See also: dérange and dérangé

English edit

Etymology edit

From French déranger, from Old French desrengier (throw into disorder), from des- + rengier (to put into line), from reng (line, row), from a Germanic source. See rank (noun).

Pronunciation edit

  • (UK) IPA(key): /dɪˈɹeɪnd͡ʒ/
  • (file)
  • (US) IPA(key): /diˈɹeɪnd͡ʒ/
  • Rhymes: -eɪndʒ

Verb edit

derange (third-person singular simple present deranges, present participle deranging, simple past and past participle deranged)

  1. (transitive, chiefly passive voice) To cause (someone) to go insane or become deranged.
  2. (transitive) To cause disorder in (something); to distort from its ideal state.
    • 1776, Adam Smith, The Wealth of Nations:
      Both these kinds of monopolies derange more or less the natural distribution of the stock of the society;
  3. (transitive) To cause to malfunction or become inoperative.
    • 1949 January 1, Bureau of Ships, “U.S.S. PERCH (SS176), Loss in Action, Java Sea, 3 March 1942”, in Submarine Report: Depth Charge, Bomb, Mine, Torpedo and Gunfire Damage, Including Losses in Action, 7 December 1941 to 15 August 1945[1], volume 1, United States Hydrographic Office, archived from the original on 9 December 2022, page 21:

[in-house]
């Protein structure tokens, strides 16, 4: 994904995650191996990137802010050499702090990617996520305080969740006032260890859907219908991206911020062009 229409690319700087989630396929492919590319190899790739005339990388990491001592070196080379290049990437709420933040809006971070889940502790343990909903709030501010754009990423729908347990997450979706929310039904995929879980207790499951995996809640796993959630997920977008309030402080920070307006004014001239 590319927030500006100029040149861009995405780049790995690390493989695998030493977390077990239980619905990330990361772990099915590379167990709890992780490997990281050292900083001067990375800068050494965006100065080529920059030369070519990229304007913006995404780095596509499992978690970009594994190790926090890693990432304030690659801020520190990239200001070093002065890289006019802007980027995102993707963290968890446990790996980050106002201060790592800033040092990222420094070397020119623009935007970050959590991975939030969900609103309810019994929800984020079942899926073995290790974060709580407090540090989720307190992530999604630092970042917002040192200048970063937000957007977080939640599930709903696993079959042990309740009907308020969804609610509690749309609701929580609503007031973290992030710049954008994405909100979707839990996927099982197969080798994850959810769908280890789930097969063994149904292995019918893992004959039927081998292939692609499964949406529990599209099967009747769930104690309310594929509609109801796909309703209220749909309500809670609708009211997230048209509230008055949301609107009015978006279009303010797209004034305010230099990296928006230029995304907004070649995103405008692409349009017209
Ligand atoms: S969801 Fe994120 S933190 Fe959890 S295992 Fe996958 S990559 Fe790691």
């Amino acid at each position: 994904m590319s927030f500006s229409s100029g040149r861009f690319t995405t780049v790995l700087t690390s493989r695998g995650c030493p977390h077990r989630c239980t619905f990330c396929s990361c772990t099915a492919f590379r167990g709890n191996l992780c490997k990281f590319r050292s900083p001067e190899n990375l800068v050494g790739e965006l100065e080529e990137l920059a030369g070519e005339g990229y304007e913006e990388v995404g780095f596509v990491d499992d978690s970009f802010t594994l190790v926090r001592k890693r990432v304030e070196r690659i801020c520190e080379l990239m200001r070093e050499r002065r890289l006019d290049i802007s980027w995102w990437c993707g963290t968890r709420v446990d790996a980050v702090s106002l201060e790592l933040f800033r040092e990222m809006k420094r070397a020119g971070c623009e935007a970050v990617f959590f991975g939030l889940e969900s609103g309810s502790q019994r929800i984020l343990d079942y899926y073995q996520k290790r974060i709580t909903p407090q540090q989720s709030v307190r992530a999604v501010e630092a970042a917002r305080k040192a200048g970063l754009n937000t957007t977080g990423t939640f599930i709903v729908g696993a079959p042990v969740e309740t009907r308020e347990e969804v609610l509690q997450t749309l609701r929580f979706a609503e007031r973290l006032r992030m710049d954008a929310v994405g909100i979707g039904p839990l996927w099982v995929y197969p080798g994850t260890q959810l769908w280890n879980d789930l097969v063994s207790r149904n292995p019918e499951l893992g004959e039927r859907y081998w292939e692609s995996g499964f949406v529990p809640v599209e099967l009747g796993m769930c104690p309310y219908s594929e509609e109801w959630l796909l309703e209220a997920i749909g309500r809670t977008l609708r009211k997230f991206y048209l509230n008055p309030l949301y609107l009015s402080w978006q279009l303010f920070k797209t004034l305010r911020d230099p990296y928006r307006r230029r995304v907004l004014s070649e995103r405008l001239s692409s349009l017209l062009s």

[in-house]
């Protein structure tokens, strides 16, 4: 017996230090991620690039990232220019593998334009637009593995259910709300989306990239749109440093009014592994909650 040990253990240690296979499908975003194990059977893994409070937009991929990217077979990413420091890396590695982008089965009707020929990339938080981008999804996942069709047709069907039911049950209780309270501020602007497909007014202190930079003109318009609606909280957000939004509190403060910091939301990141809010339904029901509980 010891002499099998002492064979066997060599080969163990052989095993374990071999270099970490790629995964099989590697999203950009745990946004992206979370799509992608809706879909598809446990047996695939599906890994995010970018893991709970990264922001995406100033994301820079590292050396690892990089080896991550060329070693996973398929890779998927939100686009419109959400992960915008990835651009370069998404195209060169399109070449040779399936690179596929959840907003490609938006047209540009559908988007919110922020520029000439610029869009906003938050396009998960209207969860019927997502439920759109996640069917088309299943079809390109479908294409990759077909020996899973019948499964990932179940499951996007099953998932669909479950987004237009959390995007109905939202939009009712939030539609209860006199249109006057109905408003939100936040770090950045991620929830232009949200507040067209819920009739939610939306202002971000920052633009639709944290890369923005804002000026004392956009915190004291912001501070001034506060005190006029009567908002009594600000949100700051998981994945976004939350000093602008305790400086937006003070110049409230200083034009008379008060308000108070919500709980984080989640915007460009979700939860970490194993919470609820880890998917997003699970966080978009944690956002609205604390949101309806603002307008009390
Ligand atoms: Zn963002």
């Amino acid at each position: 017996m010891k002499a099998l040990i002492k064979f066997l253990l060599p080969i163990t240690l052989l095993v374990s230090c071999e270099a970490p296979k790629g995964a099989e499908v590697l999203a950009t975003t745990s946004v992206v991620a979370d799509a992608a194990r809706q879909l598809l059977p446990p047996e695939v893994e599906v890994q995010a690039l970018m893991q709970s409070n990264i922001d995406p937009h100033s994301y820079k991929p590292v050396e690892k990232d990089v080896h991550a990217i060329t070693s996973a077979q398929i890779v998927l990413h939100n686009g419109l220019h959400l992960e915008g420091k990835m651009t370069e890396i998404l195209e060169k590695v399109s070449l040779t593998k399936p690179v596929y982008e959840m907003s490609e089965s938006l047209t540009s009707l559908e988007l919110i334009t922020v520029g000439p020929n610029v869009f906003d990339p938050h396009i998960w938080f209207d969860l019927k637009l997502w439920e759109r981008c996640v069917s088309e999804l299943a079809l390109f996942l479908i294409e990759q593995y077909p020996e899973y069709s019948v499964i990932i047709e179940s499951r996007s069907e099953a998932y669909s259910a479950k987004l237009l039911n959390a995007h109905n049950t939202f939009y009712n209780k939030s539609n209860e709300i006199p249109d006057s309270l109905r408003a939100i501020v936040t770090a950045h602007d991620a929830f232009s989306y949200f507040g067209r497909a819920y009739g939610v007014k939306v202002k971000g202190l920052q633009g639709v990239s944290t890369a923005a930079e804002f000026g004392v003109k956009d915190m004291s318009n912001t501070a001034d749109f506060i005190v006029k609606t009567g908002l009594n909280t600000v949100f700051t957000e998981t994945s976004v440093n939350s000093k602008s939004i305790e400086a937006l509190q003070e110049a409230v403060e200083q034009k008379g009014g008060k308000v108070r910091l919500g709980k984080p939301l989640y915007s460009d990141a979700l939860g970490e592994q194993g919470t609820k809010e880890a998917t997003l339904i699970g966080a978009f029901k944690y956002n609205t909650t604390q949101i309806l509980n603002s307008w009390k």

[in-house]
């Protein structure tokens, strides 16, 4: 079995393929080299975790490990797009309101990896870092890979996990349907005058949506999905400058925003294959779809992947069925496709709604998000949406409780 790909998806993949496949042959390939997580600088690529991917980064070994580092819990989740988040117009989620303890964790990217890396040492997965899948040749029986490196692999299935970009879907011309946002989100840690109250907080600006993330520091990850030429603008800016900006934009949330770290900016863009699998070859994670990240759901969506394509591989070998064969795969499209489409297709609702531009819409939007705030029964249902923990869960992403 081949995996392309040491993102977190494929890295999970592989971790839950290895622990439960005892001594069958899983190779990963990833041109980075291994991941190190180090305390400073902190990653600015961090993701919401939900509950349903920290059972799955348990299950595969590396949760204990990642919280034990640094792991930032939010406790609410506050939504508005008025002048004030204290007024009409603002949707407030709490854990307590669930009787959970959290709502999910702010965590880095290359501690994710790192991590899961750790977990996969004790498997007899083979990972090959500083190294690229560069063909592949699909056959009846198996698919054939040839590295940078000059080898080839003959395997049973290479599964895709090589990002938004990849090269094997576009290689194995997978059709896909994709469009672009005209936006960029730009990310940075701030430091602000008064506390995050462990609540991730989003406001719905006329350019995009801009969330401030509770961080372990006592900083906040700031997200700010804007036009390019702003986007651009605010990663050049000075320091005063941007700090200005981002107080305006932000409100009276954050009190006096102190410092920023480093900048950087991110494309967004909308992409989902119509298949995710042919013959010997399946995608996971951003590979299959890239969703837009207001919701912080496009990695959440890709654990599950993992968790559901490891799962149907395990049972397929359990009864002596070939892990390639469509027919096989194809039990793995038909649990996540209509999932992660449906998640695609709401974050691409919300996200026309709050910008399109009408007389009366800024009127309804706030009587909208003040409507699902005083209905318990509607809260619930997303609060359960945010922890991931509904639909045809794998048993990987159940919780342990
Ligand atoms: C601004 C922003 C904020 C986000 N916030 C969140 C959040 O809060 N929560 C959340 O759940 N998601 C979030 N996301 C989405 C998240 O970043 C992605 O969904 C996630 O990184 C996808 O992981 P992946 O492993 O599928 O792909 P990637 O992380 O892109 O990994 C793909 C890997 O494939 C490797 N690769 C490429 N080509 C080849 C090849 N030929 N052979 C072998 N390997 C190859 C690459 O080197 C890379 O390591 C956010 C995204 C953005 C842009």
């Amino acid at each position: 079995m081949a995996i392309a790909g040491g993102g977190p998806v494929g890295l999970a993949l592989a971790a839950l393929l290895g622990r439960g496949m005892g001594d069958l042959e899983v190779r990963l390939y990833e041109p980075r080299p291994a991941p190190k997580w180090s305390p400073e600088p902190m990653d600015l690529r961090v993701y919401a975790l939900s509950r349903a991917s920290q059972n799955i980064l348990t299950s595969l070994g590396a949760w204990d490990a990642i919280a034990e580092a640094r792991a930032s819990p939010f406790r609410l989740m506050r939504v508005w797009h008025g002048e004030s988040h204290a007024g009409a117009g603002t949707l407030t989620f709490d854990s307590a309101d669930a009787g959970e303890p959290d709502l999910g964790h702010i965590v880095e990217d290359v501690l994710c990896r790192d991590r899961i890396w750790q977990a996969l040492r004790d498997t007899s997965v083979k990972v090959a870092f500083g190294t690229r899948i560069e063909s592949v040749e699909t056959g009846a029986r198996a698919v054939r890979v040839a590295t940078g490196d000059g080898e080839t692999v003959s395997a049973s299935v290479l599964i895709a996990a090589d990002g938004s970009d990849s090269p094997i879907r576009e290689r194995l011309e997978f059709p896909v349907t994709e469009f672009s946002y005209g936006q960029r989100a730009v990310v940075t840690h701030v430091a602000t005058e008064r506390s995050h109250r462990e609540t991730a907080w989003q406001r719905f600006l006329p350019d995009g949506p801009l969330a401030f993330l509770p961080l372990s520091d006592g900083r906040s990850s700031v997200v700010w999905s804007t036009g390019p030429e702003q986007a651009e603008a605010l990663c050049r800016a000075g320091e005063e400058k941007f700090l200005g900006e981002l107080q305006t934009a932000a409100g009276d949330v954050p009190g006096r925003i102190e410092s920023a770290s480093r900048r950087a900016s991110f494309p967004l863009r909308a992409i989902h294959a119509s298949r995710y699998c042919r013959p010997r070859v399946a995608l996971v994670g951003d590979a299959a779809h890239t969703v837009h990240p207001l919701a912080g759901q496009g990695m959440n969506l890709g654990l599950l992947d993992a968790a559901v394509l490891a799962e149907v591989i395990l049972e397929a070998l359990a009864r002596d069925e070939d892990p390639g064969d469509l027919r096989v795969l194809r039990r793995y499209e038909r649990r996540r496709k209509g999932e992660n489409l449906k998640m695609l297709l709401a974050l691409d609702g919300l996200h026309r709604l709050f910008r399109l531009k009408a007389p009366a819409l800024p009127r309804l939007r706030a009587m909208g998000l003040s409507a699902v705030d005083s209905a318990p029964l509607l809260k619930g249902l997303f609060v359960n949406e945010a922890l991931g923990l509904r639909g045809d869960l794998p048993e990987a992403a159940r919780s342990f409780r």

4-16. All lighting was cut off by a close detonation but was partially restored after a short while. Many auxiliary motors were short-circuited or deranged. There were at least nineteen cracked jars in the forward battery and one in the after battery, causing loss of electrolyte and full grounds. All of the electric alarm and telephone circuits were out of commission.
  4. (archaic) To disrupt (somebody's) plans, to inconvenience; to derail.

Derived terms edit

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